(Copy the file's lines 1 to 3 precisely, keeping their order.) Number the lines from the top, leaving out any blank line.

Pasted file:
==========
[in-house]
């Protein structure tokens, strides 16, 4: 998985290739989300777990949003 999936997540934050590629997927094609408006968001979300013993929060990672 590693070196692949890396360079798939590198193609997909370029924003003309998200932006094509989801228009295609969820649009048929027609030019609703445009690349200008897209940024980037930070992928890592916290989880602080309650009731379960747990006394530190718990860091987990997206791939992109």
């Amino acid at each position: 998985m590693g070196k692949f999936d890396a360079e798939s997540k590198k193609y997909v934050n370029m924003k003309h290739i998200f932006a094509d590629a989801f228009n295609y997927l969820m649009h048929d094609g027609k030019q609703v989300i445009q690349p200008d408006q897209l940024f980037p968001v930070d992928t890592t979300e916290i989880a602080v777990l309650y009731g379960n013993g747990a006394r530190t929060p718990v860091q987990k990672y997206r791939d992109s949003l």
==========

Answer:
[in-house]
């Protein structure tokens, strides 16, 4: 998985290739989300777990949003 999936997540934050590629997927094609408006968001979300013993929060990672 590693070196692949890396360079798939590198193609997909370029924003003309998200932006094509989801228009295609969820649009048929027609030019609703445009690349200008897209940024980037930070992928890592916290989880602080309650009731379960747990006394530190718990860091987990997206791939992109």
């Amino acid at each position: 998985m590693g070196k692949f999936d890396a360079e798939s997540k590198k193609y997909v934050n370029m924003k003309h290739i998200f932006a094509d590629a989801f228009n295609y997927l969820m649009h048929d094609g027609k030019q609703v989300i445009q690349p200008d408006q897209l940024f980037p968001v930070d992928t890592t979300e916290i989880a602080v777990l309650y009731g379960n013993g747990a006394r530190t929060p718990v860091q987990k990672y997206r791939d992109s949003l």